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Is it legal for someone to take your email address and sign you up on an internet site without your permission?

Atlanta, GA |

Someone I know who has my email address used my email address and signed me up on an airline internet site. I never signed myself up, and this person and I have been discussing airlines. I addressed this with him, but he never responded.

Attorney Answers 3

  1. If Georgia or federal law has been amended to include this sole act, without more as to "criminal intent" or other "improper purpose", as "unlawful" I have not researched. If it is part of a spamming effort, stalking issue, credit card fraud or similar act, it may be a factor to be considered. That said, the act is probably a violation of the TOS for the website. But let's be practical for a minute. Its unlikely anyone is going to prosecute this alone as a criminal act, it's unlikely to have caused you any damages (other than perhaps a minor nuisance of hitting the delete button in your email box). My suggestion would be to have your information deleted from the website and if this person is a friend, you may want to indicate your displeasure or drop them as a friend.

    Disclosure: This answer and any information contained in this answer is not intended to be treated as legal advice. It is for informational purposes to educate about legal issues. You should contact an attorney for specific legal advice for your situation. Specific legal advice based on full knowledge of your specific situation and all facts may differ from general information. This posting does not create an attorney-client relationship or privilege of any kind. This attorney actively licensed only in the State of Georgia. If this is a Georgia matter, you may of course contact me to discuss possible representation. FEEDBACK: Both AVVO and other readers are interested in your feedback on the quality of the answers. Please check the “thumbs up” symbol if you find an answer helpful.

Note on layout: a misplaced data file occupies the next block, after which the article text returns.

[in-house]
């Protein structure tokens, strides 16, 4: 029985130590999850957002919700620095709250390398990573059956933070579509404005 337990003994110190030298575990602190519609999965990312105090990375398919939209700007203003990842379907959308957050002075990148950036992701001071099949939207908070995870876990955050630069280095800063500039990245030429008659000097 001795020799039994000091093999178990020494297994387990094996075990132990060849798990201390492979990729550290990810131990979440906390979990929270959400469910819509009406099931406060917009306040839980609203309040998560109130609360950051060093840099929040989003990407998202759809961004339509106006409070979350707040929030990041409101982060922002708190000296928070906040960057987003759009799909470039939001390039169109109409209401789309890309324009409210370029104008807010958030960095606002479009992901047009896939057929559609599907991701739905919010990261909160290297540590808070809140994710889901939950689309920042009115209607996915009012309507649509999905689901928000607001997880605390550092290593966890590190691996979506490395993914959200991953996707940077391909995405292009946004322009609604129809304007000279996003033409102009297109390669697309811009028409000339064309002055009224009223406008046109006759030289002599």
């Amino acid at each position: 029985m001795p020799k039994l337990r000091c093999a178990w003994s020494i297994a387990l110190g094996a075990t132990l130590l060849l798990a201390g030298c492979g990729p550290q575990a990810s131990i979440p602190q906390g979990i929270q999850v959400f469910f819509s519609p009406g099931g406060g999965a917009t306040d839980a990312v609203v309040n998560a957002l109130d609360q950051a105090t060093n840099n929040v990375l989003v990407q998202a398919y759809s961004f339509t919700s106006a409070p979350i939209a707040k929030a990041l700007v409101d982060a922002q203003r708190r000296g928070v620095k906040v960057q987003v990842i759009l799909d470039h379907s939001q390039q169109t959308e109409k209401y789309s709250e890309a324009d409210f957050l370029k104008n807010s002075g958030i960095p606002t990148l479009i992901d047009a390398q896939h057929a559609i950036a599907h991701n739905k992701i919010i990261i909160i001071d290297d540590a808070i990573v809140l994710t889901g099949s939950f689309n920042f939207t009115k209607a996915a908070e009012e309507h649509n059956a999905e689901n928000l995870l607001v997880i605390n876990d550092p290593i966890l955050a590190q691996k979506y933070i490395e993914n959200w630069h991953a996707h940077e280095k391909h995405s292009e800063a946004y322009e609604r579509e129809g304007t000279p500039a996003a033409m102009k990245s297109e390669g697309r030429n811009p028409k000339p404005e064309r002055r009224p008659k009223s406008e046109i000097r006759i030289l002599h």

2. They have pretended to be you when they signed you up, and that is likely a crime or fraud. As noted here, no real damages, however. Before the Internet, people would send in the reply cards in junk mail to harass. An evil intent, but little to recover.

    We do not have a client/attorney relationship until you make an appointment, we discuss your case face to face, I accept a retainer, and we explictly agree to enter into representation.

  3. Similar to what Kevin and Barry have stated, it is impractical to pursue. Though, the act itself is a form of identity theft. If done with malintent, and if pervasive, you should pursue it. Otherwise, just go to the website and delete your account.

    The recommendations in this answer are not considered legal advice for the purposes of ethical evaluation, nor do the create a retention of counsel wherein an attorney-client relationship exists. These recommendations should never be relied upon without first consulting an attorney in your jurisdiction. I am not your attorney, unless we enter into a written agreement fulfilling the terms of that agreement. The comments posted herein are purely for educational purposes and public discourse only.

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